A Remarkable Roman City Frozen in Time
I first visited Pompeii with my parents in December of 1976. We took a self-guided day-long tour of this unique city, and its history and architecture made such an impression on me that I promised someday
I would return. That next opportunity was not until 35 years later and it was worth the wait.
Pompeii had 20,000 inhabitants when Mt
Vesuvius erupted. In 19 hours, the eruption's massive heat wave killed thousands and buried the city and nearby Herculaneum under 75 feet of ash for over
1,700 years. Of Pompeii's inhabitants, half were children. The average Pompeian woman was 4 1/2 feet tall and lived to the
age of 39. The average man was a few inches taller and could expect to live to the age of 41.
Pompeii was a holiday town for many
wealthy Romans, who poured their money into making their villas the most decorated. Beautiful frescoes, many of them still showing the bright colors and scenic
details, adorned the walls, and intricate mosaic floor designs indicated an individual's stature in the community. Homes included elegant courtyard gardens
and an abundance of modern conveniences. Each room was heated by hot air running through cavity walls and spaces under the floors, while sophisticated hydraulic pumps
provided running water. In Roman times, sex was not taboo and guides enjoy pointing at the numerous phallic symbols (a sign of fertility and success) carved on
street corners and the entrances to homes.
As is typical of Roman times, the entire city had an excellent system for the control and distribution of water. From a great reservoir, water flowed
invisibly through underground pipelines into drainage systems. But even more interesting, the designs did much more than distribute the waters. In the case of extreme drought, the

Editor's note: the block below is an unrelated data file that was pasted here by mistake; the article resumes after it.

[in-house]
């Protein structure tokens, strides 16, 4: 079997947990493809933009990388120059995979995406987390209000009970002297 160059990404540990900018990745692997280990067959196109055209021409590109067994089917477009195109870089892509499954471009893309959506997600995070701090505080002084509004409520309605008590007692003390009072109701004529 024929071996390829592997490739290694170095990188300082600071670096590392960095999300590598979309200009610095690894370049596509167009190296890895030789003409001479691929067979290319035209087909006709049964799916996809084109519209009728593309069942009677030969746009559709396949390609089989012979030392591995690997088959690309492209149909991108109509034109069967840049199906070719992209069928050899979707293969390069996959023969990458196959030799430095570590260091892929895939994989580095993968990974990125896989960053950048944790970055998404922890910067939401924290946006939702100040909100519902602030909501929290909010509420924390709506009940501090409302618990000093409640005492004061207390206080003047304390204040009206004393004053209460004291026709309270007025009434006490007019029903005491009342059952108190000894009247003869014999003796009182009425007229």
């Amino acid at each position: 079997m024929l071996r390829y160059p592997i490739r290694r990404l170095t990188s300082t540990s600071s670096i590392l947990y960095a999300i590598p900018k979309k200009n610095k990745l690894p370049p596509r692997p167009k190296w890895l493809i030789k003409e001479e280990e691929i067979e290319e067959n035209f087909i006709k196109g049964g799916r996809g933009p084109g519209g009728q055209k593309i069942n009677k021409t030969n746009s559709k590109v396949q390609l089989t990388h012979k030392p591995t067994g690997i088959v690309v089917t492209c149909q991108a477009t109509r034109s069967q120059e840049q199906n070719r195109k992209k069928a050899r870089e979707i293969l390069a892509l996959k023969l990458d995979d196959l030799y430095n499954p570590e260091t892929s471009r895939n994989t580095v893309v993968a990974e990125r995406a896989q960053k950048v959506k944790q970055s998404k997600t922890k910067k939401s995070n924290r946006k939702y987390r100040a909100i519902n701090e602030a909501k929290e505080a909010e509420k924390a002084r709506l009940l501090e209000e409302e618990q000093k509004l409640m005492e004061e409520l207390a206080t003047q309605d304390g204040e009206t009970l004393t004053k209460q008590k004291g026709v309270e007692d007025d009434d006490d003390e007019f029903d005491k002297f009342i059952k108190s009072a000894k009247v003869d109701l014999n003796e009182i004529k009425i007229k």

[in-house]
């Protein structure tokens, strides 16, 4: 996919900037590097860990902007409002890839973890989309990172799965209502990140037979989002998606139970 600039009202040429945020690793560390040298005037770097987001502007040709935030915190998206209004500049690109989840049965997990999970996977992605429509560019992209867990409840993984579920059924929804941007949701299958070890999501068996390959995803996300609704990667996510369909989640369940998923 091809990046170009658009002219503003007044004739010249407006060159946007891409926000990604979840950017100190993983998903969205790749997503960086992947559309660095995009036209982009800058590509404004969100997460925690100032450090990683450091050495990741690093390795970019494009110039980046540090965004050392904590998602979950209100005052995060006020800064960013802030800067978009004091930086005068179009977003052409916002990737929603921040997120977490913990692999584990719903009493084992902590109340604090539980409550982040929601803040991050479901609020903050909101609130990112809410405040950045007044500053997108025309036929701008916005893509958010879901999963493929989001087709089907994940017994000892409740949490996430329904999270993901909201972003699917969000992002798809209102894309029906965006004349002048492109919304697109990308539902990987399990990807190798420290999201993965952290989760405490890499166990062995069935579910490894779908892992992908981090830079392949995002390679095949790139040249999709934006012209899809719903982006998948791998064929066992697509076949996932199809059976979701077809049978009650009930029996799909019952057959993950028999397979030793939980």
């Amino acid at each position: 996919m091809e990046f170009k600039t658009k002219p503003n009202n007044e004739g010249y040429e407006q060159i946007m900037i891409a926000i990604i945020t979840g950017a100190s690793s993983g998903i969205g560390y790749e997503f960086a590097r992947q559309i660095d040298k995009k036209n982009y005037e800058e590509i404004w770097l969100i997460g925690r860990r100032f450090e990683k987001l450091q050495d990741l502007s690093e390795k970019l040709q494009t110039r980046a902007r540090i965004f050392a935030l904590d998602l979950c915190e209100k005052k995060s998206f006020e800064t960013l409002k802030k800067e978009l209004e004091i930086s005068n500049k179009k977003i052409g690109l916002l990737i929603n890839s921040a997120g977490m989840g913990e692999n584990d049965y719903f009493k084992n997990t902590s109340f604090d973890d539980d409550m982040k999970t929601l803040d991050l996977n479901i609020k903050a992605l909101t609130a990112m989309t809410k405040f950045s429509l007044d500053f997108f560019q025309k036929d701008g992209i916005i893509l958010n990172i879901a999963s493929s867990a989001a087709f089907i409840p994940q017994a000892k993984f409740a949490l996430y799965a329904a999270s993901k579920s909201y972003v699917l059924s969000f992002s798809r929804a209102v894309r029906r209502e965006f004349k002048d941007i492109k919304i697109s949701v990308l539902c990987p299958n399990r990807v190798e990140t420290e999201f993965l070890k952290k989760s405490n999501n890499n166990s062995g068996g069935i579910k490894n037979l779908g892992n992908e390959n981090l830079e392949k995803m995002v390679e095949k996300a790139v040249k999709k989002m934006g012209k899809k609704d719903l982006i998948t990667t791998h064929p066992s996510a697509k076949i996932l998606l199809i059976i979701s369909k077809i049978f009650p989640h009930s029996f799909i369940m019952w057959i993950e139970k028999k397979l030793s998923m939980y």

water supply would first fail to reach the public baths (the least vital service), then private houses and businesses, and only in extreme drought the system would fail to supply the public fountains (the most vital service
). Talk about forward-thinking in water conservation.
What makes this town so unique is that when it was excavated, it
provided the most authentic image of how Roman life was in 86 AD. It is the only ancient
town of which the whole
topographic structure is known precisely as it was, with no later modifications or additions. It was not distributed on a regular plan as we are used to seeing in
Roman towns, due to the difficult terrain. But its streets are straight and laid out in a grid, in the purest Roman tradition; they are laid with polygonal stones,
and have houses and shops on both sides of the street.
One of the most fascinating discoveries that I remember from
my first visit was learning about the large number of holes found in the volcanic deposits that
represented corpses of people and animals buried and preserved by the ash. Early in the excavation it was discovered that filling these molds
with plaster produced detailed casts of the victims, including their facial expressions. In 1976, I remember walking through the city and encountering some of the
plaster statues (or replicas) which had been placed in the very same spot they were originally found. That was definitely a moment in time. Nowadays, archaeologists
use a resin to form casts, which lasts longer and helps to preserve the bones for further study.
In the winter of 1976 there were fewer visitors walking
through the streets of Pompeii than during my most recent visit in the early summer of 2011 as part of a shore excursion during a Mediterranean cruise. Our
guided tour included the amphitheatre, the forum (main marketplace), several well-preserved homes, and of course the brothel and its unique wall frescoes to set
the mood. I was able to appreciate a lot more 35 years ago since we were then not on a timeline, being rushed through various parts of the city. But this trip served to
reinforce what a significant place this is and it makes me want to return yet again to explore it on my own, at leisure.
More than 2.5 million visitors come to Pompeii each year, and in order to preserve some of the more unique structures, only about a third of the city is now open. That may be why I
remember walking through much more of the city 35 years ago. No matter, each visit continues to reveal new and interesting bits of history.